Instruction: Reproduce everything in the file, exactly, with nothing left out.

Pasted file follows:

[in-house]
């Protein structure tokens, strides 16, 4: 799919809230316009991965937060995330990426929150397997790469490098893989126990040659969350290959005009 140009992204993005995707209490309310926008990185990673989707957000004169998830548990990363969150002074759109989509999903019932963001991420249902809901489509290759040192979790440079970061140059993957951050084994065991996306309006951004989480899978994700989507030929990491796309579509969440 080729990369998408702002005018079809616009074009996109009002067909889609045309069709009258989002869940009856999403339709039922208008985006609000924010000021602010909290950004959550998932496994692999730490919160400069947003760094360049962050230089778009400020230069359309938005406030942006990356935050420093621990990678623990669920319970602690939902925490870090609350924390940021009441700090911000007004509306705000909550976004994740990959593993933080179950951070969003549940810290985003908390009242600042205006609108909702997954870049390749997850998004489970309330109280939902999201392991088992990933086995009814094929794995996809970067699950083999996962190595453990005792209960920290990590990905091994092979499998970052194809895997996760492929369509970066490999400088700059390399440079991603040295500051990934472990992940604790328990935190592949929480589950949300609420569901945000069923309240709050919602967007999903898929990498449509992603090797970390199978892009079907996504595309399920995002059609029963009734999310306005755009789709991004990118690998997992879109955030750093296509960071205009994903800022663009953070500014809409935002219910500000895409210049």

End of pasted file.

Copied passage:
[in-house]
């Protein structure tokens, strides 16, 4: 799919809230316009991965937060995330990426929150397997790469490098893989126990040659969350290959005009 140009992204993005995707209490309310926008990185990673989707957000004169998830548990990363969150002074759109989509999903019932963001991420249902809901489509290759040192979790440079970061140059993957951050084994065991996306309006951004989480899978994700989507030929990491796309579509969440 080729990369998408702002005018079809616009074009996109009002067909889609045309069709009258989002869940009856999403339709039922208008985006609000924010000021602010909290950004959550998932496994692999730490919160400069947003760094360049962050230089778009400020230069359309938005406030942006990356935050420093621990990678623990669920319970602690939902925490870090609350924390940021009441700090911000007004509306705000909550976004994740990959593993933080179950951070969003549940810290985003908390009242600042205006609108909702997954870049390749997850998004489970309330109280939902999201392991088992990933086995009814094929794995996809970067699950083999996962190595453990005792209960920290990590990905091994092979499998970052194809895997996760492929369509970066490999400088700059390399440079991603040295500051990934472990992940604790328990935190592949929480589950949300609420569901945000069923309240709050919602967007999903898929990498449509992603090797970390199978892009079907996504595309399920995002059609029963009734999310306005755009789709991004990118690998997992879109955030750093296509960071205009994903800022663009953070500014809409935002219910500000895409210049």